Abstract 15093: Prediction of Response to Cardiac Resynchronization Therapy Using Improvement of Coronary Flow Reserve in Patients with Non-Ischemic Cardiomyopathy
Background: Left bundle branch block (LBBB) or permanent right ventricular pacing induces mechanical dyssynchrony, which leads to deterioration of coronary flow dynamics. This study sought to investigate whether the effect of cardiac resynchronization therapy on coronary flow reserve can predict echocardiographic response in patients with non-ischemic cardiomyopathy.
Methods: 18 patients with non-ischemic cardiomyopathy (64.1 ± 2.5 years old, 16 males, NHYA class 3.1 ± 0.2, QRS duration 171 ± 6 ms, ejection fraction 29.7 ± 2.2%, LBBB in 10 and complete atrioventricular block (CAVB) in 8) were enrolled. One week after CRT device implantation, coronary flow velocity and coronary flow reserve (CFR) in left anterior descending coronary artery were measured by using a pressure and Doppler velocity guidewire, during 2 programming modes: ‘Control’ is defined as atrial pacing in patients with LBBB or sequential atrial and right ventricular pacing in patients with CAVB, and ‘BiV’ is defined as sequential atrial and biventricular pacing. During two programming modes, coronary flow velocity was measured before and after adenosine triphosphate administration. Patients underwent echocardiographic evaluation before CRT and 6 month after CRT. Response to CRT is defined as relative change in left ventricular end-systolic volume ≥ 15%.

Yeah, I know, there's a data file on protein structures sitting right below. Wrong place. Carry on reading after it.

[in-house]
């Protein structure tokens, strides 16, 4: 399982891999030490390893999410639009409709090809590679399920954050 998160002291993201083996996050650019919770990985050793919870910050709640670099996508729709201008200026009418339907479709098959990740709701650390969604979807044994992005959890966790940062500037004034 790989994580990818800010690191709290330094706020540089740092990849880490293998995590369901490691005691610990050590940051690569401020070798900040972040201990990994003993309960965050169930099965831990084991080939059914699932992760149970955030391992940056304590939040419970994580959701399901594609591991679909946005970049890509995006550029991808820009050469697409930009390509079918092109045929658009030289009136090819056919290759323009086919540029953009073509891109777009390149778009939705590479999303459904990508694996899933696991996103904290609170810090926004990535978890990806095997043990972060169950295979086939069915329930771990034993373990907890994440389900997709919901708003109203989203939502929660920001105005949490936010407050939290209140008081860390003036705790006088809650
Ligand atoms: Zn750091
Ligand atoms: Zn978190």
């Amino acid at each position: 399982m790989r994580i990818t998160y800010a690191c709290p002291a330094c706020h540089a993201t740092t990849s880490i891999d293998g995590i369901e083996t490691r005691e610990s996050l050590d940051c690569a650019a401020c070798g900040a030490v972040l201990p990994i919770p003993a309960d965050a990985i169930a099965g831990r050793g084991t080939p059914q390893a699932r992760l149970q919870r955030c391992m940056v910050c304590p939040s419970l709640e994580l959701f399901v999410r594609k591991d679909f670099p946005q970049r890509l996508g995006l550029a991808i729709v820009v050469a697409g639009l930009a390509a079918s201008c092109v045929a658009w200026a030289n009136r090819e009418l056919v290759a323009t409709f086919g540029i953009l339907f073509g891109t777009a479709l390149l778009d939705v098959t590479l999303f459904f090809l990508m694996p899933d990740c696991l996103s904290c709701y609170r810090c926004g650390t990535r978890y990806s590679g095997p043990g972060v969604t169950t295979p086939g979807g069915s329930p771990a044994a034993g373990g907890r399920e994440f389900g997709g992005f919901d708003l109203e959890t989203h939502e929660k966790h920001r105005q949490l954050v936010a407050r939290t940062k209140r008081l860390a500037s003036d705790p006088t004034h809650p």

Result: CFR during Control and BiV were not significant parameters to predict response to CRT. However, delta CFR (CFR during BiV minus CFR during Control) was predictive of response to CRT with sensitivity of 75%, specificity of 83%, and area under the curve (AUC) of 0.85 (P = 0.02). Furthermore, delta CFR was the better predictor than echocardiographic parameters, intraventricular mechanical delay (AUC 0.65, P = 0.33) and radial dyssynchrony by speckle-tracking strain (AUC 0.78, P = 0.08).
Conclusion: CRT has a beneficial effect on coronary flow circulation and improvement in CFR might be associated with reverse remodeling following CRT.
- © 2012 by American Heart Association, Inc.